Posted in Family, Inspiration, Relationships

Honoring My Veteran

Though my dad and I are currently estranged, his choice, I might add, I still take the time to honor him for his service to our country. My dad served in the United States Army and fought in the Vietnam War. I hadn’t been born yet, but it would be many years after my birth that I would begin to touch the surface of what he truly sacrificed for this country.

My dad never talked much of his time in the war. I can count on one hand how many times he mentioned something about it in my 44 years of life. But from what he shared about what he endured during the war coupled with his abandonment issues from his youth, I know my dad returned from the war physically whole but with emotional issues that only issues that God deliver him from.

My understanding of this is the only thing that allows me to focus less on my own pain from his deliberate absence from my life and to pray for his pain. I know my dad is only one of thousands of Veterans who return from war forever damaged. I’m sorry for the other children suffering in relationships with their mothers or fathers who suffered emotional damage from war. Our Veterans deserve so much more than the freebies they get on this day.

Today I texted my dad “Happy Veteran’s Day”, pushing away any expectation of a reply. It could go either way. Instead I reflected on fond memories of these pictures of better times with my dad. It was November 2015. My late husband, son, and I had gone to meet my dad at one his favorite steak joints. He way happy. I was happy. My husband and son were happy. It was a good day.

I was sharing these photos with a coworker when I received a text.

“Thank you”. My heart kinda leaped.

Happy Veteran’s Day,

Naturally Yours,

L.A.

Posted in Family, People, Relationships, Religion, Spirtituality

Letting Go

I celebrated my birthday on yesterday, October 15th.  My Facebook notifications began chiming as early as 12 a.m. Text messages a few hours later. Birthday wishes from my husband, son, daughter, other family, and closest friends.  A beautiful brunch of fine dining with my husband at a historic mansion in our city of Detroit. A gorgeous bouquet of fall flowers and a scrumptious cupcake from my daughter added to the festivities. It was a wonderful day. I couldn’t have asked for a better day.

Why, then, on the morning after such a wonderful day was my heart saddened that my own father didn’t call or text, at the very least, to wish me a happy birthday? Though I’m not surprised, my feelings are still hurt. Hurt that my father willfully didn’t acknowledge my birthday. Who does that to their daughter who has only shown him love, kindness, forgiveness, and respect?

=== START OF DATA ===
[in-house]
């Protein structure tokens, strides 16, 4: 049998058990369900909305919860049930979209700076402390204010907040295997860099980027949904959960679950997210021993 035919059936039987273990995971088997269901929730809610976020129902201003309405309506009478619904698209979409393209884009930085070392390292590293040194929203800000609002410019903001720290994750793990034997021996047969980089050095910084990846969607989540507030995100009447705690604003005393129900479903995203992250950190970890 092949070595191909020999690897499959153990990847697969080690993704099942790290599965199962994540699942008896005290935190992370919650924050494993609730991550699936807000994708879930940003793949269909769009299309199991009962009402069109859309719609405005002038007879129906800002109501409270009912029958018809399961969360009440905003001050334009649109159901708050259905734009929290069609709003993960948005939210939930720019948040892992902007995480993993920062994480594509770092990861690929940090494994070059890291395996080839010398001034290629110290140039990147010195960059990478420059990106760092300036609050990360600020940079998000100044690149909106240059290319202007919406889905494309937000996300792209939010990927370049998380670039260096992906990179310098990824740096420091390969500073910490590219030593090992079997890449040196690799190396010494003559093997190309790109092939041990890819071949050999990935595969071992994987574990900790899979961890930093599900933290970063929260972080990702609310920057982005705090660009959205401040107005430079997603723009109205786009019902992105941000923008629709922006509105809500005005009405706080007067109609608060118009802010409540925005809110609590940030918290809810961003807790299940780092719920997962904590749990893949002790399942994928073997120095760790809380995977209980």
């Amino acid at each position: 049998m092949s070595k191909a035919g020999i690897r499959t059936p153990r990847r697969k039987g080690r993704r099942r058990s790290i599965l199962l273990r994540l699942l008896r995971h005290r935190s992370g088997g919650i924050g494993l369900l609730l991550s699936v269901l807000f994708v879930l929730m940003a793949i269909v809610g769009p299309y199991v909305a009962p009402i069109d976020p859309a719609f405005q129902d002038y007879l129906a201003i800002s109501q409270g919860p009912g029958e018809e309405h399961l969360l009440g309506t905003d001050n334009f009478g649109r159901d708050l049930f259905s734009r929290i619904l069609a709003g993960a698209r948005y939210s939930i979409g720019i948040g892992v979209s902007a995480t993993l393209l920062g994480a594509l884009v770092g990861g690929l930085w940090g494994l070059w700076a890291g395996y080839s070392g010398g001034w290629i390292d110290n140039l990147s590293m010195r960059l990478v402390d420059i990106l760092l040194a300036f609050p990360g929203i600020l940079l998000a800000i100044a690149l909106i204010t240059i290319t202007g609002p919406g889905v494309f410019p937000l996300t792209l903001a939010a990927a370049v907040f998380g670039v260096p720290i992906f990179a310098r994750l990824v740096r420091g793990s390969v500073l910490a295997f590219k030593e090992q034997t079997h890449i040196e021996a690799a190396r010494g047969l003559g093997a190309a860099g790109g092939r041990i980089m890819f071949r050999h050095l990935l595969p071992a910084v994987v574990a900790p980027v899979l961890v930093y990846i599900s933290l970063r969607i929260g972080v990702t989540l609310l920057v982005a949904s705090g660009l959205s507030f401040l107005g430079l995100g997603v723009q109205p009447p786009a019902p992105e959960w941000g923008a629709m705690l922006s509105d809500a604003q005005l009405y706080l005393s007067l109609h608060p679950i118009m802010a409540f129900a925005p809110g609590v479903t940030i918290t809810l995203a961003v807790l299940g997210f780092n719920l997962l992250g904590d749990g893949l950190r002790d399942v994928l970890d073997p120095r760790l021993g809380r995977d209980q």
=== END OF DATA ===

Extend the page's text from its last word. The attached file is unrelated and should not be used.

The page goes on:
I wouldn’t be surprised if he was waiting for me to call him for a personal invitation to tell me happy birthday. Honestly, I considered it, then decided not to. I’m in the midst of raising a 13-year old soon-to-be young man, caring for and dealing with the often bad attitude of a chronically ill spouse. There is no time in my schedule to hold the hand of the man who should be the strong shoulder for me to lean on.

daughterdad

According to him, he lost me and my two siblings in his divorce from my mother 5 years ago. Five years ago, meaning all of us are good and grown. He didn’t lose anyone. Instead, he cast us away in the guilt that he feels for intentionally losing our family home to foreclosure so that mother wouldn’t get it; the guilt he feels for turning his back on the daughter he had with another woman at the onset of his marriage to my mother; guilt and shame that he can no longer declare himself  to be one of the last good men around as we know much of his dirty deeds.

Rather than admit that he can’t handle being around us in his unveiled, flawed state, he projects onto us, claiming we have deserted him. In the case of my brother and sister, they haven’t deserted him, but stopped chasing behind someone who will keep running away and blaming them for the distance.

The sympathizer amongst us, I hadn’t gotten to that point…yet. I loved my dad so much and I know that the messages that he hears in head are from the pit of hell, designed to keep him alone, angry, bitter, and filled with resentment and un-forgiveness. I had made it my mission to be there for him no matter what.

“I’ll never let you push me away Dad,” I declared to him a few years ago.

Fast forward to the present, that declaration is slipping from my heart like a freshly peeled mango slipping from my hands. Worrying about whether or not my father will accept my love and my willingness to have a relationship with him is as emotionally taxing as trying to get my husband to stop saying, “This could be my last Thanksgiving, Christmas, birthday, etc.”

Last week I purchased a book: Letting Go: Rugged Love for Wayward Souls. Interestingly, I bought it for spiritual guidance for loving but letting go of some of my husband’s wayward ways. Hadn’t considered that I’d need it for letting go of my father’s waywardness, too.

By the completion of the book and steadfast prayer, I hope to have the following questions answered:

Am I wrong if I don’t call my father again?

Am I acting out of hurt and frustration?

Am I contributing to the problem by letting go?

Will my father ever understand the effects of his behavior on his love ones?

Do I continue to pray for him while keeping my physical distance? Or is it time to trust God to answer the prayers I’ve already prayed?